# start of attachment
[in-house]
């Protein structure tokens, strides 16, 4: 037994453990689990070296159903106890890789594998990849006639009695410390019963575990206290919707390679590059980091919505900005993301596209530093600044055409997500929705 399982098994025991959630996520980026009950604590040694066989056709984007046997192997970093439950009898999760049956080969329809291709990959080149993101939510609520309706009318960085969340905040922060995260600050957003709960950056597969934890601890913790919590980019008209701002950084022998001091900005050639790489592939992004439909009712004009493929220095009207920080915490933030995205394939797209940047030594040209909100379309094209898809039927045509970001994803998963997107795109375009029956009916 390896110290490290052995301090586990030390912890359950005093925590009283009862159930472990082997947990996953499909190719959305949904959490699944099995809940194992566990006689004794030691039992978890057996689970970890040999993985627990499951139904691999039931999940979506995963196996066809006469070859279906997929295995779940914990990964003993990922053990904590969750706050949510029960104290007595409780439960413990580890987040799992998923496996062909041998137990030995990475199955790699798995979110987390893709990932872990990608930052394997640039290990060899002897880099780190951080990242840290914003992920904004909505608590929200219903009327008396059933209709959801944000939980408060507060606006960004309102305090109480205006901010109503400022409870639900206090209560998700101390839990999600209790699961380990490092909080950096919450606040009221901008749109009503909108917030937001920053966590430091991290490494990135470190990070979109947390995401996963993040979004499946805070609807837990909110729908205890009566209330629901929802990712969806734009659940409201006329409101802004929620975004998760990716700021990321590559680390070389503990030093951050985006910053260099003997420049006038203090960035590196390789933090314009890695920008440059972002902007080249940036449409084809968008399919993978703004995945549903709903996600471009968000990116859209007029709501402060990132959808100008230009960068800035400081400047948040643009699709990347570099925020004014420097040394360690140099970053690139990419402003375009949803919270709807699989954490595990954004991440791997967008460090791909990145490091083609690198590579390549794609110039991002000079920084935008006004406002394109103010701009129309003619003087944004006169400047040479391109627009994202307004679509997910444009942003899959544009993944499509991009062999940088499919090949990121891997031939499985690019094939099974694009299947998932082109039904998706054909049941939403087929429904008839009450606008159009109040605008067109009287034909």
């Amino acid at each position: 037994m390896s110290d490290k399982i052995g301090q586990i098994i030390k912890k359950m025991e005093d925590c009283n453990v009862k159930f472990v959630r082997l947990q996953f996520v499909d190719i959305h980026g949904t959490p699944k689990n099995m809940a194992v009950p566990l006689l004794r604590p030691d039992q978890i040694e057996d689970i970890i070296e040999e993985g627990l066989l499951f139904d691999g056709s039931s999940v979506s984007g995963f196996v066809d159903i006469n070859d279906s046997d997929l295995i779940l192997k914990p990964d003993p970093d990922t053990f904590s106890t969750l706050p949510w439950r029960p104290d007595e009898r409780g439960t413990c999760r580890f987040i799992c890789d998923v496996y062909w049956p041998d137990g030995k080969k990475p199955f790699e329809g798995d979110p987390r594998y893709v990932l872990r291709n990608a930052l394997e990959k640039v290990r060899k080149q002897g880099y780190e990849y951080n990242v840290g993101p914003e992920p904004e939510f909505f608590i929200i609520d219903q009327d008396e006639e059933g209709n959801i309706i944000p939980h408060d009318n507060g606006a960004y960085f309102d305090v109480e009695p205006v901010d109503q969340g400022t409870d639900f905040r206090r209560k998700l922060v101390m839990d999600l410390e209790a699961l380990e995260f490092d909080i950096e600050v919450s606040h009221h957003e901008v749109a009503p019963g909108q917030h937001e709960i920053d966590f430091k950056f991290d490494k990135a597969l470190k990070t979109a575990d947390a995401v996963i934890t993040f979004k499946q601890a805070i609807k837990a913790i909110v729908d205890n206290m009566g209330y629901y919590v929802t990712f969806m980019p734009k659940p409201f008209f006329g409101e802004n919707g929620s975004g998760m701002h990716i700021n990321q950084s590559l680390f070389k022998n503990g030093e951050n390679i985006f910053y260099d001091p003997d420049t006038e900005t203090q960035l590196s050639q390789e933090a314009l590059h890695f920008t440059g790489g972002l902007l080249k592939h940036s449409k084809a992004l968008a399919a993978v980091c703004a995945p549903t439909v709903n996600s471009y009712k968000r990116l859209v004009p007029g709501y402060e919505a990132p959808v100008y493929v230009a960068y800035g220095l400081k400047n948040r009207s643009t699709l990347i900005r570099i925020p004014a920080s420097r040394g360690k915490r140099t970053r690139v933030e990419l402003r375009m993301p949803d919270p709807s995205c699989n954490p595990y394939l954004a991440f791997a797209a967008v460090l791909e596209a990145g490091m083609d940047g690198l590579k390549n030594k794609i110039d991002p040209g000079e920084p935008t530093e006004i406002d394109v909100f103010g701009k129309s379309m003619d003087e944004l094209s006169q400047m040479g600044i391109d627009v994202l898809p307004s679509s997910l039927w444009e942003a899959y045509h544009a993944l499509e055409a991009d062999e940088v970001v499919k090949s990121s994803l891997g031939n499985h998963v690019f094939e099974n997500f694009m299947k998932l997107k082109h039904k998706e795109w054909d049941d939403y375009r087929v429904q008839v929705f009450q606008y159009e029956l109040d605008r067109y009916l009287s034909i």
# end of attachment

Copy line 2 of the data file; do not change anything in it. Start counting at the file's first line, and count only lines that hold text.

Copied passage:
């Protein structure tokens, strides 16, 4: 037994453990689990070296159903106890890789594998990849006639009695410390019963575990206290919707390679590059980091919505900005993301596209530093600044055409997500929705 399982098994025991959630996520980026009950604590040694066989056709984007046997192997970093439950009898999760049956080969329809291709990959080149993101939510609520309706009318960085969340905040922060995260600050957003709960950056597969934890601890913790919590980019008209701002950084022998001091900005050639790489592939992004439909009712004009493929220095009207920080915490933030995205394939797209940047030594040209909100379309094209898809039927045509970001994803998963997107795109375009029956009916 390896110290490290052995301090586990030390912890359950005093925590009283009862159930472990082997947990996953499909190719959305949904959490699944099995809940194992566990006689004794030691039992978890057996689970970890040999993985627990499951139904691999039931999940979506995963196996066809006469070859279906997929295995779940914990990964003993990922053990904590969750706050949510029960104290007595409780439960413990580890987040799992998923496996062909041998137990030995990475199955790699798995979110987390893709990932872990990608930052394997640039290990060899002897880099780190951080990242840290914003992920904004909505608590929200219903009327008396059933209709959801944000939980408060507060606006960004309102305090109480205006901010109503400022409870639900206090209560998700101390839990999600209790699961380990490092909080950096919450606040009221901008749109009503909108917030937001920053966590430091991290490494990135470190990070979109947390995401996963993040979004499946805070609807837990909110729908205890009566209330629901929802990712969806734009659940409201006329409101802004929620975004998760990716700021990321590559680390070389503990030093951050985006910053260099003997420049006038203090960035590196390789933090314009890695920008440059972002902007080249940036449409084809968008399919993978703004995945549903709903996600471009968000990116859209007029709501402060990132959808100008230009960068800035400081400047948040643009699709990347570099925020004014420097040394360690140099970053690139990419402003375009949803919270709807699989954490595990954004991440791997967008460090791909990145490091083609690198590579390549794609110039991002000079920084935008006004406002394109103010701009129309003619003087944004006169400047040479391109627009994202307004679509997910444009942003899959544009993944499509991009062999940088499919090949990121891997031939499985690019094939099974694009299947998932082109039904998706054909049941939403087929429904008839009450606008159009109040605008067109009287034909």